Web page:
Dept. of Education Finds MSU Violated Clery Act for Years

Dept. of Education Finds MSU Violated Clery Act for Years

According to the Education Department’s report, the investigation found “serious violations” of the Clery Act by university officials. The Clery Act requires that U.S. universities participating in federal student aid programs issue timely notifications about crimes that occur on campuses.

A new U.S. Department of Education investigation found that Michigan State University violated campus safety laws for years.

According to the Education Department’s report, the investigation found “serious violations” of the Clery Act by university officials. The Clery Act requires that U.S. universities participating in federal student aid programs issue timely notifications about crimes that occur on campuses.

The investigation was triggered by the serial sexual assaults on university gymnastic athletes by Larry Nassar, the school’s former sports medicine physician and Olympic gymnastics team doctor, ABC News reports.

"Michigan State failed to compile and disclose accurate and complete crime statistics because its crime statistics did not include the sex crimes that Nassar committed during the years in which the statistics were reported," according to the 46-page preliminary report.

In January 2018, Nassar was sentenced to serve 40-175 years in prison after pleading guilty to sexually assaulting numerous athletes at MSU and in his capacity as the doctor for the U.S. Olympics gymnastics team and USA Gymnastics.

According to WLNS, the investigation also found that crimes committed on or near fraternity and sorority houses were not properly reported. MSU also did not inform students and employees in a timely fashion about Nassar’s crimes and 21 other crimes that took place on or near campus between 2011-2016.

"Failure to issue Timely Warnings to notify the community of serious and on-going threats deprives students and employees of vital, time-sensitive information, and effectively denies the campus community the opportunity to take adequate steps to provide for their own safety and to increase their situational awareness," the report states.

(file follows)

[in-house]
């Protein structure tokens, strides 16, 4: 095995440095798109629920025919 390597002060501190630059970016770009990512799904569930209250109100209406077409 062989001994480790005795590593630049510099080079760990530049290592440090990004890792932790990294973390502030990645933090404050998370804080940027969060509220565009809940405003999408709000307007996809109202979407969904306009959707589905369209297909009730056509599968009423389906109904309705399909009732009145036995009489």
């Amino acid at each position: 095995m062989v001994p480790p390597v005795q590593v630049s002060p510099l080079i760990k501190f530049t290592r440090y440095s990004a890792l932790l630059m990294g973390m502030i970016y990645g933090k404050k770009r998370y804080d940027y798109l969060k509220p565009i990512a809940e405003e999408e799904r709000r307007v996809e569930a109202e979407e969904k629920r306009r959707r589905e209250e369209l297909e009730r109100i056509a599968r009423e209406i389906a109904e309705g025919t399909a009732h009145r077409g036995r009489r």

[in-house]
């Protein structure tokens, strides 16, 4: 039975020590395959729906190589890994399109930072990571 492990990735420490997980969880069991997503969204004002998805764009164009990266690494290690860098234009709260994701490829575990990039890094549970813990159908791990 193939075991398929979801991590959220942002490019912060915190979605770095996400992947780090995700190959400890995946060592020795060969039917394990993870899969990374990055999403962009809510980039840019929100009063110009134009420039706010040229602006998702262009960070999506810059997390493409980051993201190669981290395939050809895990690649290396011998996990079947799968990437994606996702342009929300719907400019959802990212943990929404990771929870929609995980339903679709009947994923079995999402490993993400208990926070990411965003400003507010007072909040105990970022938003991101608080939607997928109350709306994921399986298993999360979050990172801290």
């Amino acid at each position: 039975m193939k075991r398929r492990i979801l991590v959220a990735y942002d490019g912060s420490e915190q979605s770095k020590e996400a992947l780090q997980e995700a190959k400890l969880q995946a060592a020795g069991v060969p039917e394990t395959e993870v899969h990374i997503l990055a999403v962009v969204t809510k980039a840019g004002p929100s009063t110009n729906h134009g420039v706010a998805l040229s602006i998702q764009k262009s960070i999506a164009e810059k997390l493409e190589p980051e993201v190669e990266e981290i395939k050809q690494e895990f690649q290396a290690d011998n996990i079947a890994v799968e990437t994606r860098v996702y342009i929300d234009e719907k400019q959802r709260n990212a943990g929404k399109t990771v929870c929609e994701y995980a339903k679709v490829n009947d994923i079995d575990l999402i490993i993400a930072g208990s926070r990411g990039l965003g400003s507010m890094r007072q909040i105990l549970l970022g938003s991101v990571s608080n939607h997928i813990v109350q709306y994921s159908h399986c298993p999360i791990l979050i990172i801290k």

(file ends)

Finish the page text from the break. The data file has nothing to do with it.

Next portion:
In addition, the investigation found that MSU did not properly identify people who are required to report crimes within the university or inform these employees of their obligations to report crimes. The report also shows that the university’s Clery Act Coordinators were not formally trained.

According to the report, all of these violations show that MSU did not have “the ability and/or willingness” to follow federal regulations and guidelines. Investigators also said that the university’s failure to detect and end Nassar’s abuse over the span of 20 years “indicates a lack of institutional control,” particularly given that credible reports were made to university officials.

The Department of Education is requiring MSU to take several steps to correct the issues discussed in their findings, including a review of all records related to crime statistics beginning in 2011. The university is also required to compile a list of current campus security authorities and ensure that they have been properly trained.

Digital Edition

  • Campus Security & Life Safety Magazine - March April 2019

    March/April 2019

    Featuring:

    • Proactive Steps in Protecting Students Using Technology
    • Securing Our Hospitals and Protecting Your Privacy
    • Leveraging a Unified Mass Notification Solution
    • From Safe Campus to Smart Campus

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